The real question is whether he's lying and knows he's lying or whether he's so utterly incompetent and inexperienced that he has no idea how business works.

    Posted 2 months ago #
  26. chdot
    Admin

    "The golden rule in business is that he who has the gold makes the rules. The council was funding this, so whatever was set up was set up by them."

    Except that the council isn't a business and whether or not TIE was is part of the problem.

    In a big business the owners are the shareholders - which in many cases means pension funds (on behalf of current and future pensioners) which (speaking very crudely) only care about profits and dividends.

    They appoint a board of directors which appoints a CEO, etc.

    So whose gold is it and how is it controlled is complicated, but generally relies on competence and trust. (Let's not pretend that 'business' always does things professionally or well.)

    "And any pretence that the council had to go along with what TIE wanted - which is what people like Inch is suggesting - is just nonsense."

    That's true. The problem is that Inch (and plenty others) believed they did have to go along with what TIE said - perhaps persuaded by lawyers (council or external).

    Presumably, legally and practically, the responsibility lay with the TIE board which had councillors on it.

    I know nothing about 'arms length companies' in the sense of this actually being a 'thing' other than a company owned by an organisation but (deliberately) without direct control.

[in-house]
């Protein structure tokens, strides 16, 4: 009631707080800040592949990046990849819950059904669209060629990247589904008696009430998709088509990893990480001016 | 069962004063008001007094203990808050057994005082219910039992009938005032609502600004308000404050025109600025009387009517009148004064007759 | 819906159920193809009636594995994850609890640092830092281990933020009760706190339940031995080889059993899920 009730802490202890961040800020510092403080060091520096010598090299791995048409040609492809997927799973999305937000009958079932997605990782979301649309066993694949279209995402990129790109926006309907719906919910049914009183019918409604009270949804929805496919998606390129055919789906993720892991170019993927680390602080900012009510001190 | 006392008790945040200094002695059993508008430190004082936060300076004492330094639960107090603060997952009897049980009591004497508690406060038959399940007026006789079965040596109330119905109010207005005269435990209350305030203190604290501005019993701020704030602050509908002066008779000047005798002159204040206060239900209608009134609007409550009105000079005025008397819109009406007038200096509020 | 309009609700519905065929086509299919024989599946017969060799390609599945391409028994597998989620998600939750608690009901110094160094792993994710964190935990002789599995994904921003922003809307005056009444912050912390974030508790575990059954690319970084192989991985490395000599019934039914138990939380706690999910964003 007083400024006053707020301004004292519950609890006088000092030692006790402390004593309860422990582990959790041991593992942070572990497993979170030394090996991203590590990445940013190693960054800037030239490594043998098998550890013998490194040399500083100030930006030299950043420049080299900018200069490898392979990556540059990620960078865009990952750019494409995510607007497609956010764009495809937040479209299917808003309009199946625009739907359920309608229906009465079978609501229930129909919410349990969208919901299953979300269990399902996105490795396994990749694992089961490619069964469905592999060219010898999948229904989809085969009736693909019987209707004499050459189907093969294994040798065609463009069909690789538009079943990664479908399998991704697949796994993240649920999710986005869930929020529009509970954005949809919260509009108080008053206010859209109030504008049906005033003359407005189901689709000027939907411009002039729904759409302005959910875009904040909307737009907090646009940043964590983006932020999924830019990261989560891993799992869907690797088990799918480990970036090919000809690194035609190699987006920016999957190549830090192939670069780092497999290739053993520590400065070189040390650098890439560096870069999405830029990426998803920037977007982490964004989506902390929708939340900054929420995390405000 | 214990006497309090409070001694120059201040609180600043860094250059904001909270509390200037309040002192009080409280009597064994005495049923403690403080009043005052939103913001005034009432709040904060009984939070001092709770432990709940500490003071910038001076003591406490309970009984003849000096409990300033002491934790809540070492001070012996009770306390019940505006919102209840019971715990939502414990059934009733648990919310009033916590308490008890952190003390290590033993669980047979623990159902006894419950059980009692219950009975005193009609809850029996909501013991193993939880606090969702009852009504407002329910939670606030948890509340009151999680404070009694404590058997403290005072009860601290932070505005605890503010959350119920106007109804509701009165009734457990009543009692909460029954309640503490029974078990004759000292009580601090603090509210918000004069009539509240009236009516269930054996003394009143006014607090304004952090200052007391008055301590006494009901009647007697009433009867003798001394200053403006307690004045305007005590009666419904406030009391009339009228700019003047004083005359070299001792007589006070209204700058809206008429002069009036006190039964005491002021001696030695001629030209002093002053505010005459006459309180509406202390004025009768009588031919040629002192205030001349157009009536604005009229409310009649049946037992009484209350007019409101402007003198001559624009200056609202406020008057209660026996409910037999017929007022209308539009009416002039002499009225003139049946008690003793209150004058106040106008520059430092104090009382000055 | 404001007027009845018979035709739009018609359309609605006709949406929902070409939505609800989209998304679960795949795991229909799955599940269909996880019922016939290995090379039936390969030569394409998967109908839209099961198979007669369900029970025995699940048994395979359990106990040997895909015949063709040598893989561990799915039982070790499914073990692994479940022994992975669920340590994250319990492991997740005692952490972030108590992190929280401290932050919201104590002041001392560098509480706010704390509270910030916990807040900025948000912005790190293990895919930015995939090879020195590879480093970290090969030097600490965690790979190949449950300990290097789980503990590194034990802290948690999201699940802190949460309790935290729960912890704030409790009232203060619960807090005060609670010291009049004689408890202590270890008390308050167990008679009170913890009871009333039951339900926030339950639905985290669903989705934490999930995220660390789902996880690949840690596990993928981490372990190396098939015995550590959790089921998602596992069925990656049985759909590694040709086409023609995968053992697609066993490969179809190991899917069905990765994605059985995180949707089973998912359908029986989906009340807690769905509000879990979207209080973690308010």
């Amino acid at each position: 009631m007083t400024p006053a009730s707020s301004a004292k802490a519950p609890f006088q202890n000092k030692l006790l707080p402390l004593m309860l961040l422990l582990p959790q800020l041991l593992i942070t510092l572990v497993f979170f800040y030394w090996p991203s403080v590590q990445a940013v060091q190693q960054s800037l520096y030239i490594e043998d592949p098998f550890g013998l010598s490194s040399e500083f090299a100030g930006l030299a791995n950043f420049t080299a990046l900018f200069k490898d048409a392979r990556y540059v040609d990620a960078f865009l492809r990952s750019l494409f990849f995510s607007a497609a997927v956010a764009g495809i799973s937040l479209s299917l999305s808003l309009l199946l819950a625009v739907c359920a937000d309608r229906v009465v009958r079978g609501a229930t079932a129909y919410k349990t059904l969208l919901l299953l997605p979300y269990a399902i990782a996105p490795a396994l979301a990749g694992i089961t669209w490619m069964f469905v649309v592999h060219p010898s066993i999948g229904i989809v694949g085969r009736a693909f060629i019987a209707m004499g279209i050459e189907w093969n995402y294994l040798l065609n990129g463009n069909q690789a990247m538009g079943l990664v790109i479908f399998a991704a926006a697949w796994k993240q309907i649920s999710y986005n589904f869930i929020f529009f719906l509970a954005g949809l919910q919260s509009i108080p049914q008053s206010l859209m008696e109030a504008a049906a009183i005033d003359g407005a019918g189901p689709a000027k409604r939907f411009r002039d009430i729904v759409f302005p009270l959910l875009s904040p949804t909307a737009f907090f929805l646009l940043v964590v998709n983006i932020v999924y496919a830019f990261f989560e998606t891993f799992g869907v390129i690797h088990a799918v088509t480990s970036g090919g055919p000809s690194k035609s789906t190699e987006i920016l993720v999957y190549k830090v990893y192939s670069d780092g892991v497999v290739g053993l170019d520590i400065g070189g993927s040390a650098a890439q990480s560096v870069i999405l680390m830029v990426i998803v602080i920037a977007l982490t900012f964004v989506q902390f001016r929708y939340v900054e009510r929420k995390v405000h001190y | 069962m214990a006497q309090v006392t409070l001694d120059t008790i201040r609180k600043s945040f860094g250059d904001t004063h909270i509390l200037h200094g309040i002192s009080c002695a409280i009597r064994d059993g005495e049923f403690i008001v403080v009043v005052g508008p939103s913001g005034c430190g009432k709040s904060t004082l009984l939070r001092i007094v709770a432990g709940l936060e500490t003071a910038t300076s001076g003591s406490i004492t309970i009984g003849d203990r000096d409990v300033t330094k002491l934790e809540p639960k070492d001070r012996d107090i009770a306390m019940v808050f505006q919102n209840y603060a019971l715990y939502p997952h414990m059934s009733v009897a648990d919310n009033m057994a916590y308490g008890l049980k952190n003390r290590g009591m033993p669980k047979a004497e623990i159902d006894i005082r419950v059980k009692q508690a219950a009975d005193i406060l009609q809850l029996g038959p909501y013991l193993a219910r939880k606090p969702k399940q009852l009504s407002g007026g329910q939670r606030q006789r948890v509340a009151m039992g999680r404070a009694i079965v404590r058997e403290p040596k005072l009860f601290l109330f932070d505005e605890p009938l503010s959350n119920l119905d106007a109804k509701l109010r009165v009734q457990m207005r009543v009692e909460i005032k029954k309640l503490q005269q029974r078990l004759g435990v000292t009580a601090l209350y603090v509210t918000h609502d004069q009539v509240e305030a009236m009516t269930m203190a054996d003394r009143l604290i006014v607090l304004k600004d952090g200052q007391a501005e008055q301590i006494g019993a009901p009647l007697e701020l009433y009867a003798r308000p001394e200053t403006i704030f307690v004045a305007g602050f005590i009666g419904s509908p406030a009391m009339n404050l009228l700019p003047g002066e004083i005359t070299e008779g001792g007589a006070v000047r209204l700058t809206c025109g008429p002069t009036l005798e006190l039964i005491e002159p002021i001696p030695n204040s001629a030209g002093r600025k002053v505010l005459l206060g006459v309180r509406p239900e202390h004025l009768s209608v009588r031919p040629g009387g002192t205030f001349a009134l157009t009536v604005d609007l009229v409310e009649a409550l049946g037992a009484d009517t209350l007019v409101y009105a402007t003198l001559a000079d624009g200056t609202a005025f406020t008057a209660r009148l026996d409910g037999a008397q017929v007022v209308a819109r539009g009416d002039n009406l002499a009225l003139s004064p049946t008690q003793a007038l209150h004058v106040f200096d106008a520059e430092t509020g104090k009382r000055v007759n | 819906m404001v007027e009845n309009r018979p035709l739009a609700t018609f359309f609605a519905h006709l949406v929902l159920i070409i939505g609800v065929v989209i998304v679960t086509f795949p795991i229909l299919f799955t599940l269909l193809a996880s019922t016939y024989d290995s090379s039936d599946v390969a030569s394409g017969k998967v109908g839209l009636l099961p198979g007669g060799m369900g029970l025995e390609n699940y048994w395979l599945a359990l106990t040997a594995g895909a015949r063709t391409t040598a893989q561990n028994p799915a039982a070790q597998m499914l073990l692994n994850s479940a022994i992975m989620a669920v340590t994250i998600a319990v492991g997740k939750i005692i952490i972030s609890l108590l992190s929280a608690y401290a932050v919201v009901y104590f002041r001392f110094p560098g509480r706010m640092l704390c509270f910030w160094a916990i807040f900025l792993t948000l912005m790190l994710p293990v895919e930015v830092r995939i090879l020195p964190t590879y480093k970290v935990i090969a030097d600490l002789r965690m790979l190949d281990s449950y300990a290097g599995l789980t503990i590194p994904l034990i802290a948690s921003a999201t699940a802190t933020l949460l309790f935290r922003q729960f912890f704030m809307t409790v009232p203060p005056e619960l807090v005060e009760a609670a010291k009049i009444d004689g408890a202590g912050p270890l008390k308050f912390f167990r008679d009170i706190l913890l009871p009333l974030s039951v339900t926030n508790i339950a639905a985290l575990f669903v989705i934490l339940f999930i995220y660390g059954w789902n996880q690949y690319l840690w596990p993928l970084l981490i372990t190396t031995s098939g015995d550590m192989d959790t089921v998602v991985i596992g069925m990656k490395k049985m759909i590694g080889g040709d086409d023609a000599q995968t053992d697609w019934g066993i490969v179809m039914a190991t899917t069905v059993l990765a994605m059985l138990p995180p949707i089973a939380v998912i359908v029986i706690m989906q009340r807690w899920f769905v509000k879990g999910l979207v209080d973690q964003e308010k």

Councils have them, I don't know if other orgs do too.

    I think LB and Edinburgh Leisure are alcs. No idea if there is a common/template structure.

    Posted 2 months ago #
  27. gibbo
    Member

    Except that the council isn't a business

    It makes no difference. They were funding the project, therefore they were in charge of the project.

    That's true. The problem is that Inch (and plenty others) believed they did have to go along with what TIE said - perhaps persuaded by lawyers (council or external).

    If you're entrusted with half a billion pounds of other people's money, and you don't find out what your responsilities are, then that's 100% on you.

    Not on lawyers. Not on who "persuades" you - as if you're a naive country bumpkin who got played for a sucker by cynical big city folk.

    No, you asked to be put in a position of responsibility. And that means you have responsibilities.

    There's no version of "I was told to not ask questions" that, in any way, forgives not asking questions.

    Posted 2 months ago #
  28. chdot
    Admin

    "Not on lawyers. Not on who "persuades" you - as if you're a naive country bumpkin who got played for a sucker by cynical big city folk.